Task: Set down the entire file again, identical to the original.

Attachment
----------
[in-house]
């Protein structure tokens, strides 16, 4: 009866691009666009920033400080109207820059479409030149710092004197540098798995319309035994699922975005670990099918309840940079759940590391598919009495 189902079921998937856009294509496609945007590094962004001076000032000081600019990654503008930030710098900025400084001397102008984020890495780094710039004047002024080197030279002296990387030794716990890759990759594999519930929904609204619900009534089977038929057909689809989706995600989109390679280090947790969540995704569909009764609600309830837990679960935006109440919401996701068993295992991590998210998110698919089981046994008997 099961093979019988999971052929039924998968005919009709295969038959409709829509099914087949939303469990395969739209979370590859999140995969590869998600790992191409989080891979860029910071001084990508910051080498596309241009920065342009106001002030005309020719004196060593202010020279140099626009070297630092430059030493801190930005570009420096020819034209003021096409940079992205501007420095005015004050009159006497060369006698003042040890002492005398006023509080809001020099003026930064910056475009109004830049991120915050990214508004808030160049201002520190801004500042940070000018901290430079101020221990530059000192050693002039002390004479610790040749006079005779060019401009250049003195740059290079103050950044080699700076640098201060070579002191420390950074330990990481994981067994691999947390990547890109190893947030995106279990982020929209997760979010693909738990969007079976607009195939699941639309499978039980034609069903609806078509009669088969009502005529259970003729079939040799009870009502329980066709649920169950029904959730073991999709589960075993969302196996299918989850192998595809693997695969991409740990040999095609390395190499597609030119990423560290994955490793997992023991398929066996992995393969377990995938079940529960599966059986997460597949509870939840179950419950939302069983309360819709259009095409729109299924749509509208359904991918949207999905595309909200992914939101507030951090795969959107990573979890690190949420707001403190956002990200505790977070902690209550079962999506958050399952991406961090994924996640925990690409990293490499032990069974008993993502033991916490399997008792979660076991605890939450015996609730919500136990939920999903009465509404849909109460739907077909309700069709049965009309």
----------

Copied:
[in-house]
């Protein structure tokens, strides 16, 4: 009866691009666009920033400080109207820059479409030149710092004197540098798995319309035994699922975005670990099918309840940079759940590391598919009495 189902079921998937856009294509496609945007590094962004001076000032000081600019990654503008930030710098900025400084001397102008984020890495780094710039004047002024080197030279002296990387030794716990890759990759594999519930929904609204619900009534089977038929057909689809989706995600989109390679280090947790969540995704569909009764609600309830837990679960935006109440919401996701068993295992991590998210998110698919089981046994008997 099961093979019988999971052929039924998968005919009709295969038959409709829509099914087949939303469990395969739209979370590859999140995969590869998600790992191409989080891979860029910071001084990508910051080498596309241009920065342009106001002030005309020719004196060593202010020279140099626009070297630092430059030493801190930005570009420096020819034209003021096409940079992205501007420095005015004050009159006497060369006698003042040890002492005398006023509080809001020099003026930064910056475009109004830049991120915050990214508004808030160049201002520190801004500042940070000018901290430079101020221990530059000192050693002039002390004479610790040749006079005779060019401009250049003195740059290079103050950044080699700076640098201060070579002191420390950074330990990481994981067994691999947390990547890109190893947030995106279990982020929209997760979010693909738990969007079976607009195939699941639309499978039980034609069903609806078509009669088969009502005529259970003729079939040799009870009502329980066709649920169950029904959730073991999709589960075993969302196996299918989850192998595809693997695969991409740990040999095609390395190499597609030119990423560290994955490793997992023991398929066996992995393969377990995938079940529960599966059986997460597949509870939840179950419950939302069983309360819709259009095409729109299924749509509208359904991918949207999905595309909200992914939101507030951090795969959107990573979890690190949420707001403190956002990200505790977070902690209550079962999506958050399952991406961090994924996640925990690409990293490499032990069974008993993502033991916490399997008792979660076991605890939450015996609730919500136990939920999903009465509404849909109460739907077909309700069709049965009309």